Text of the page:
Is An Italian Downgrade Next?

by Win Thin

Here our thoughts regarding the rumored downgrade of Italy. While we remain negative on the ratings for peripheral euro zone, we don’t think a downgrade of Italy is a sure thing. Its numbers have always been bad, and have in fact stayed remarkably stable during this crisis even as the rest of the periphery blew up. With rating agencies on the warpath, we can’t rule out a downgrade, but the case for a downgrade of Italy isn’t as glaringly obvious as the others in the periphery.

Our sovereign ratings model currently has Italy at A+/A1/A+ vs. actual ratings of A+/Aa2/AA-. Moody’s is most out of line (by two notches) but S&P is on target and Fitch is off by one notch. As a point of reference, the implied ratings for Italy, Ireland, Portugal, and Greece all started out at A+/A1/A+ when we began the model in June 2009. But since then, Italy’s implied rating has remained at A+/A1/A+ even as those for Portugal, Ireland, and Greece have sunk to A-/A3/A-, BBB/Baa2/BBB, and BB/Ba2/BB, respectively. Spain’s implied ratings started off in June 2009 at AA/Aa2/AA but have since fallen to A+/A1/A+. As we noted earlier, the downgrade story will remain in play for the periphery for much of 2011.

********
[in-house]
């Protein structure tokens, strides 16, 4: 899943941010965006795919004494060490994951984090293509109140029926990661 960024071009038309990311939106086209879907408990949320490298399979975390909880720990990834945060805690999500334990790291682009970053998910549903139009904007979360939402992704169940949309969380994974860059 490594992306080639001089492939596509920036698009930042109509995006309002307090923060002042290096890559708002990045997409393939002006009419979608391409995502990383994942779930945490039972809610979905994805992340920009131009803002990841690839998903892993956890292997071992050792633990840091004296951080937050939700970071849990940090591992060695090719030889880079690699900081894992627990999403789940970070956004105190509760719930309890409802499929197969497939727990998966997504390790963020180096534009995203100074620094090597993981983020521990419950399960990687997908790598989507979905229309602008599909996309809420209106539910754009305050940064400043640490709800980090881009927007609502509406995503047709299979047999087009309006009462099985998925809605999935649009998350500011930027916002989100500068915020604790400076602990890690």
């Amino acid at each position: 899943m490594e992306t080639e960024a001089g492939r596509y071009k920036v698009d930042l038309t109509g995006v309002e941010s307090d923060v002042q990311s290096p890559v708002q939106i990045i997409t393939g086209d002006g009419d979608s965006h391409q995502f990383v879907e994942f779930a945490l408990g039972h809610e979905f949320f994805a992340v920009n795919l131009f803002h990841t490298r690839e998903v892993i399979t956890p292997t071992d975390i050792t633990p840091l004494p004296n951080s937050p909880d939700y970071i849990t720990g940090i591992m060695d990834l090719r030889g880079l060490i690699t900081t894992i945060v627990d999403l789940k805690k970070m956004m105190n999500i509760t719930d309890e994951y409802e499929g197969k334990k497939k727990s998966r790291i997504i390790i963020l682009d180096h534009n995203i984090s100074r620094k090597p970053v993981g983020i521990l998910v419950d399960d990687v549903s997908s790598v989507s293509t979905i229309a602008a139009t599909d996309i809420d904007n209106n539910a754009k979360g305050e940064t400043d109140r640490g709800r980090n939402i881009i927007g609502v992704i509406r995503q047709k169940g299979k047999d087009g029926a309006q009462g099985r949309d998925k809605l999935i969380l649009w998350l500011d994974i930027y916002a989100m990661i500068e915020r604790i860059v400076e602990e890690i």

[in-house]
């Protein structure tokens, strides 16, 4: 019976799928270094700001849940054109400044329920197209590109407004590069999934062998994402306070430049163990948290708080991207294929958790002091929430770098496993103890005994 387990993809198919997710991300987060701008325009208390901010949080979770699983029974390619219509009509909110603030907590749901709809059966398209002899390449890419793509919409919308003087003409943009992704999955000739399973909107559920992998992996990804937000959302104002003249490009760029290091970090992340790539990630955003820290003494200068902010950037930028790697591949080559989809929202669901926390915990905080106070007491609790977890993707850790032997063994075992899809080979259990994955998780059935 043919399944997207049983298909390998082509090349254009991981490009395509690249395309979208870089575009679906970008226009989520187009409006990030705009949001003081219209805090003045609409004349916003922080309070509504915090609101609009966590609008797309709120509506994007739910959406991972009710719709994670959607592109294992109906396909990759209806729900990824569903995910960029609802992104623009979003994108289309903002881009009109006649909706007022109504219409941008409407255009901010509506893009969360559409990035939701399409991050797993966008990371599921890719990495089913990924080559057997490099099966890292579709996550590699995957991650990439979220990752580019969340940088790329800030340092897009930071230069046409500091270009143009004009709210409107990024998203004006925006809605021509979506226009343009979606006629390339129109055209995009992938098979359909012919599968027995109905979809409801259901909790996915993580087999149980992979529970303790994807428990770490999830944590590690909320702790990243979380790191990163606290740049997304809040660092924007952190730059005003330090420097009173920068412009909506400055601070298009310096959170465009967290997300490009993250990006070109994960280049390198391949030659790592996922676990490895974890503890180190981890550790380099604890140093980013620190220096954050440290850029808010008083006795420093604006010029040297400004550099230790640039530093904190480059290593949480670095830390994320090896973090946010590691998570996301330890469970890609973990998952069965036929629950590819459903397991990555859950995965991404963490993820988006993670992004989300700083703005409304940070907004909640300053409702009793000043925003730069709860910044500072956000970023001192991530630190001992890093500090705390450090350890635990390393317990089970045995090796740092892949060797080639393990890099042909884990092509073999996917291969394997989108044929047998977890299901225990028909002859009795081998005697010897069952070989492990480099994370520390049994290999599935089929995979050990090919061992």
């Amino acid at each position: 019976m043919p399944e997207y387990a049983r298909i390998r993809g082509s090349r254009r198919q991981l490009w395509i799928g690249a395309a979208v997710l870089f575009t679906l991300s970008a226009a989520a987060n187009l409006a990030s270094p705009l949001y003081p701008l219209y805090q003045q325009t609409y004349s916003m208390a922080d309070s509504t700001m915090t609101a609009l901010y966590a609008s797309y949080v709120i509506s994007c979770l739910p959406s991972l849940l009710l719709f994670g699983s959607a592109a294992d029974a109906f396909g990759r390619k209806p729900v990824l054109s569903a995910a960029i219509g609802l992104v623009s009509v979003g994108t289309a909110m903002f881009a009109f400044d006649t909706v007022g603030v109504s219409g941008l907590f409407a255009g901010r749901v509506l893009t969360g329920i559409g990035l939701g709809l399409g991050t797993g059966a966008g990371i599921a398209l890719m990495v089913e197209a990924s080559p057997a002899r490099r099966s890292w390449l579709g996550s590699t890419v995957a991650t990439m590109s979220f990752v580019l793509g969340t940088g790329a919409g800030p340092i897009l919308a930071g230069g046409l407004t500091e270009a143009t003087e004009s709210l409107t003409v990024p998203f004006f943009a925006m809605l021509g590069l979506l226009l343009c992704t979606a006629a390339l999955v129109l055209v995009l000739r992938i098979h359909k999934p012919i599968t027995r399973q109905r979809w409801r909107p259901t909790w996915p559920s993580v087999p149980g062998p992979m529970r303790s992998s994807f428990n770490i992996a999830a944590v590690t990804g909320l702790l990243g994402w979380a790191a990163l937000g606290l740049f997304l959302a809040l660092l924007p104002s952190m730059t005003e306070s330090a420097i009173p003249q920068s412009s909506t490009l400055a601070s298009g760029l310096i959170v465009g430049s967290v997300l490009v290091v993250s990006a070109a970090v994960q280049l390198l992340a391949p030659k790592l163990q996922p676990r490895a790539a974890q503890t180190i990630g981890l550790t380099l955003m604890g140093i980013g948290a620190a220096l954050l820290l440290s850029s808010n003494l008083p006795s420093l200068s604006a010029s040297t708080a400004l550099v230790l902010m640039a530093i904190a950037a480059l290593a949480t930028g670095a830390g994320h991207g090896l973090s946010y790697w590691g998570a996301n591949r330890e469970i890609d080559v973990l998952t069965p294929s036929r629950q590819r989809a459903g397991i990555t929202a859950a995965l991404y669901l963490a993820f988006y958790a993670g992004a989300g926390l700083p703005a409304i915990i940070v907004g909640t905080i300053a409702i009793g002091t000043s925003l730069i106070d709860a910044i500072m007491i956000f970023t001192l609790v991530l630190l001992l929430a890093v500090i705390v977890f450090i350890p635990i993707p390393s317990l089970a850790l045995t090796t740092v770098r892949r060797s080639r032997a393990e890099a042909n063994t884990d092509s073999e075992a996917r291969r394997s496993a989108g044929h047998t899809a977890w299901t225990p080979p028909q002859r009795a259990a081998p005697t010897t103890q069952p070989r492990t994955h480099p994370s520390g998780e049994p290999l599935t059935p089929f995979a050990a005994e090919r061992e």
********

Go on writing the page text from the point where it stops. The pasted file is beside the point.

Developed Country Risk Index

Italy Budget

Italy Government Debt

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